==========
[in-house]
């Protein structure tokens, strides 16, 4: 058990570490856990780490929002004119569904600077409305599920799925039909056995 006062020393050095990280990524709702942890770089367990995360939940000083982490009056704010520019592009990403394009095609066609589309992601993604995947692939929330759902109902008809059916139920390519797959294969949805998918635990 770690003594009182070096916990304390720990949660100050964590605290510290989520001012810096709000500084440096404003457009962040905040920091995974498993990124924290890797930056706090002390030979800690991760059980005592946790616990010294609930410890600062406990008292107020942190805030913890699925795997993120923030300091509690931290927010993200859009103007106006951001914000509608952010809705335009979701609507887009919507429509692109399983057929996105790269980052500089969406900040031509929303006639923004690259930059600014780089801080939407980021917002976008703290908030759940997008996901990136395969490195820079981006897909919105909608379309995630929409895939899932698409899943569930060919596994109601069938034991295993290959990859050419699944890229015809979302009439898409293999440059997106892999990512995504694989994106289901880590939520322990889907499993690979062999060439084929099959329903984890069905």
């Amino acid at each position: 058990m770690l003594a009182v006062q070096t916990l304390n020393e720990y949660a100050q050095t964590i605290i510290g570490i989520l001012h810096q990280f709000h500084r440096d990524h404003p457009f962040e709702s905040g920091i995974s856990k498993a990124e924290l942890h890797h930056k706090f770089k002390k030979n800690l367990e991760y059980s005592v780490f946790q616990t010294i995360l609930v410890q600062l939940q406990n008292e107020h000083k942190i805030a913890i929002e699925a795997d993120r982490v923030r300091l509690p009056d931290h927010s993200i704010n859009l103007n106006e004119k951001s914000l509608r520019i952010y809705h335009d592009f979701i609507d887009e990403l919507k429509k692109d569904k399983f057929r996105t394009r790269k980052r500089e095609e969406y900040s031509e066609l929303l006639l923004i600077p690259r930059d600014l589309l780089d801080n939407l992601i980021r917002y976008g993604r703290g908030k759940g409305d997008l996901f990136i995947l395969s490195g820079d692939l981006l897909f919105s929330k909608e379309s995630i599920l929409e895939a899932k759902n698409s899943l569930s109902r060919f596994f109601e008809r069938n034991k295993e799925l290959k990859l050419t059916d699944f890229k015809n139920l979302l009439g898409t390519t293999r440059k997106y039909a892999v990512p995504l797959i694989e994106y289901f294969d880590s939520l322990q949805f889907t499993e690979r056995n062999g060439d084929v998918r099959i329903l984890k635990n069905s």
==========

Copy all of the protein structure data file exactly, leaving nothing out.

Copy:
[in-house]
């Protein structure tokens, strides 16, 4: 058990570490856990780490929002004119569904600077409305599920799925039909056995 006062020393050095990280990524709702942890770089367990995360939940000083982490009056704010520019592009990403394009095609066609589309992601993604995947692939929330759902109902008809059916139920390519797959294969949805998918635990 770690003594009182070096916990304390720990949660100050964590605290510290989520001012810096709000500084440096404003457009962040905040920091995974498993990124924290890797930056706090002390030979800690991760059980005592946790616990010294609930410890600062406990008292107020942190805030913890699925795997993120923030300091509690931290927010993200859009103007106006951001914000509608952010809705335009979701609507887009919507429509692109399983057929996105790269980052500089969406900040031509929303006639923004690259930059600014780089801080939407980021917002976008703290908030759940997008996901990136395969490195820079981006897909919105909608379309995630929409895939899932698409899943569930060919596994109601069938034991295993290959990859050419699944890229015809979302009439898409293999440059997106892999990512995504694989994106289901880590939520322990889907499993690979062999060439084929099959329903984890069905």
């Amino acid at each position: 058990m770690l003594a009182v006062q070096t916990l304390n020393e720990y949660a100050q050095t964590i605290i510290g570490i989520l001012h810096q990280f709000h500084r440096d990524h404003p457009f962040e709702s905040g920091i995974s856990k498993a990124e924290l942890h890797h930056k706090f770089k002390k030979n800690l367990e991760y059980s005592v780490f946790q616990t010294i995360l609930v410890q600062l939940q406990n008292e107020h000083k942190i805030a913890i929002e699925a795997d993120r982490v923030r300091l509690p009056d931290h927010s993200i704010n859009l103007n106006e004119k951001s914000l509608r520019i952010y809705h335009d592009f979701i609507d887009e990403l919507k429509k692109d569904k399983f057929r996105t394009r790269k980052r500089e095609e969406y900040s031509e066609l929303l006639l923004i600077p690259r930059d600014l589309l780089d801080n939407l992601i980021r917002y976008g993604r703290g908030k759940g409305d997008l996901f990136i995947l395969s490195g820079d692939l981006l897909f919105s929330k909608e379309s995630i599920l929409e895939a899932k759902n698409s899943l569930s109902r060919f596994f109601e008809r069938n034991k295993e799925l290959k990859l050419t059916d699944f890229k015809n139920l979302l009439g898409t390519t293999r440059k997106y039909a892999v990512p995504l797959i694989e994106y289901f294969d880590s939520l322990q949805f889907t499993e690979r056995n062999g060439d084929v998918r099959i329903l984890k635990n069905s």